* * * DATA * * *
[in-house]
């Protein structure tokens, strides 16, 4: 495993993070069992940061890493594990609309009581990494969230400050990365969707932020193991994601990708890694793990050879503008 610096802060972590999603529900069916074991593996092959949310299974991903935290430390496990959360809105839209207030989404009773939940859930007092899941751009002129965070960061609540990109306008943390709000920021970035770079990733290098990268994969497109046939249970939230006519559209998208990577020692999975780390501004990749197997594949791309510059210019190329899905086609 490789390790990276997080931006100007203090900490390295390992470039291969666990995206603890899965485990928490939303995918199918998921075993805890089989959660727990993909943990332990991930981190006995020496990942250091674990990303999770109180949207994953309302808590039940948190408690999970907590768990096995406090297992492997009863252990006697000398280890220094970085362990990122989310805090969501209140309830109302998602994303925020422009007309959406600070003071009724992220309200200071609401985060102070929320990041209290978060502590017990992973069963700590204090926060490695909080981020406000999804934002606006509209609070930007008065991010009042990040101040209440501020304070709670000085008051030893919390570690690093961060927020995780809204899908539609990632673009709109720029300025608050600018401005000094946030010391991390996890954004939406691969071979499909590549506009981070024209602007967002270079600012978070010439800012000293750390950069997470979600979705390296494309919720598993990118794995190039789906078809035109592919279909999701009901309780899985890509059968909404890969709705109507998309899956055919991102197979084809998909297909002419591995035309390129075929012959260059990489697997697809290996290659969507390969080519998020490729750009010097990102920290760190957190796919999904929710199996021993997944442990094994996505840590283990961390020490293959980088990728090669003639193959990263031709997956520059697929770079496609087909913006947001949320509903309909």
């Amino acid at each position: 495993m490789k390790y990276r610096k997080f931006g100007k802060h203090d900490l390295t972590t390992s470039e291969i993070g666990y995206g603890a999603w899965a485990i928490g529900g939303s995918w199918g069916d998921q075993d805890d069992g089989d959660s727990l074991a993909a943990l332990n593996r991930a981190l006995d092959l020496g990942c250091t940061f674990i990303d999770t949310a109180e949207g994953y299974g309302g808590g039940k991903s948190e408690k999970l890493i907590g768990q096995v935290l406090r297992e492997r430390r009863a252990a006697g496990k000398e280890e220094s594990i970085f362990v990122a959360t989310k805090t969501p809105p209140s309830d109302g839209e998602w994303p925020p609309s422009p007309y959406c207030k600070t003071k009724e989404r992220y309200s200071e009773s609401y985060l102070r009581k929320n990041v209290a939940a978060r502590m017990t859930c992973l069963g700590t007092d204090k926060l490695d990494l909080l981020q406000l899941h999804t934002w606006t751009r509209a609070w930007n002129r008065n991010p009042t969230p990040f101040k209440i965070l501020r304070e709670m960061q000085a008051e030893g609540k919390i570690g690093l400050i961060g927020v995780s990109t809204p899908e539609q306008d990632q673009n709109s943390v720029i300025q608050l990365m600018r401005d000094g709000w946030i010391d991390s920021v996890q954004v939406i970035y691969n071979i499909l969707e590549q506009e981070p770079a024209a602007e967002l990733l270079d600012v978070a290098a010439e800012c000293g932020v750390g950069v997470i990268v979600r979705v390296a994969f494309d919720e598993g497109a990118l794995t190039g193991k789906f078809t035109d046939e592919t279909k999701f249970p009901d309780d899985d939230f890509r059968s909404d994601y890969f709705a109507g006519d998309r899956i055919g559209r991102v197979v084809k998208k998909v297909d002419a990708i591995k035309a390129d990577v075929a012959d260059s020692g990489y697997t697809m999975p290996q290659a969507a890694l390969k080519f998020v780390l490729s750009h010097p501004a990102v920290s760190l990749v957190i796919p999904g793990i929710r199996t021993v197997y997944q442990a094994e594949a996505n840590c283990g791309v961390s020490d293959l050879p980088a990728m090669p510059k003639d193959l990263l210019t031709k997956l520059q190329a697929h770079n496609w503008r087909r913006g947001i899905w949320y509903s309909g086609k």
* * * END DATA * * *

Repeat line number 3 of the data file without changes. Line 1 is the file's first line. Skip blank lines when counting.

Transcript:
């Amino acid at each position: 495993m490789k390790y990276r610096k997080f931006g100007k802060h203090d900490l390295t972590t390992s470039e291969i993070g666990y995206g603890a999603w899965a485990i928490g529900g939303s995918w199918g069916d998921q075993d805890d069992g089989d959660s727990l074991a993909a943990l332990n593996r991930a981190l006995d092959l020496g990942c250091t940061f674990i990303d999770t949310a109180e949207g994953y299974g309302g808590g039940k991903s948190e408690k999970l890493i907590g768990q096995v935290l406090r297992e492997r430390r009863a252990a006697g496990k000398e280890e220094s594990i970085f362990v990122a959360t989310k805090t969501p809105p209140s309830d109302g839209e998602w994303p925020p609309s422009p007309y959406c207030k600070t003071k009724e989404r992220y309200s200071e009773s609401y985060l102070r009581k929320n990041v209290a939940a978060r502590m017990t859930c992973l069963g700590t007092d204090k926060l490695d990494l909080l981020q406000l899941h999804t934002w606006t751009r509209a609070w930007n002129r008065n991010p009042t969230p990040f101040k209440i965070l501020r304070e709670m960061q000085a008051e030893g609540k919390i570690g690093l400050i961060g927020v995780s990109t809204p899908e539609q306008d990632q673009n709109s943390v720029i300025q608050l990365m600018r401005d000094g709000w946030i010391d991390s920021v996890q954004v939406i970035y691969n071979i499909l969707e590549q506009e981070p770079a024209a602007e967002l990733l270079d600012v978070a290098a010439e800012c000293g932020v750390g950069v997470i990268v979600r979705v390296a994969f494309d919720e598993g497109a990118l794995t190039g193991k789906f078809t035109d046939e592919t279909k999701f249970p009901d309780d899985d939230f890509r059968s909404d994601y890969f709705a109507g006519d998309r899956i055919g559209r991102v197979v084809k998208k998909v297909d002419a990708i591995k035309a390129d990577v075929a012959d260059s020692g990489y697997t697809m999975p290996q290659a969507a890694l390969k080519f998020v780390l490729s750009h010097p501004a990102v920290s760190l990749v957190i796919p999904g793990i929710r199996t021993v197997y997944q442990a094994e594949a996505n840590c283990g791309v961390s020490d293959l050879p980088a990728m090669p510059k003639d193959l990263l210019t031709k997956l520059q190329a697929h770079n496609w503008r087909r913006g947001i899905w949320y509903s309909g086609k």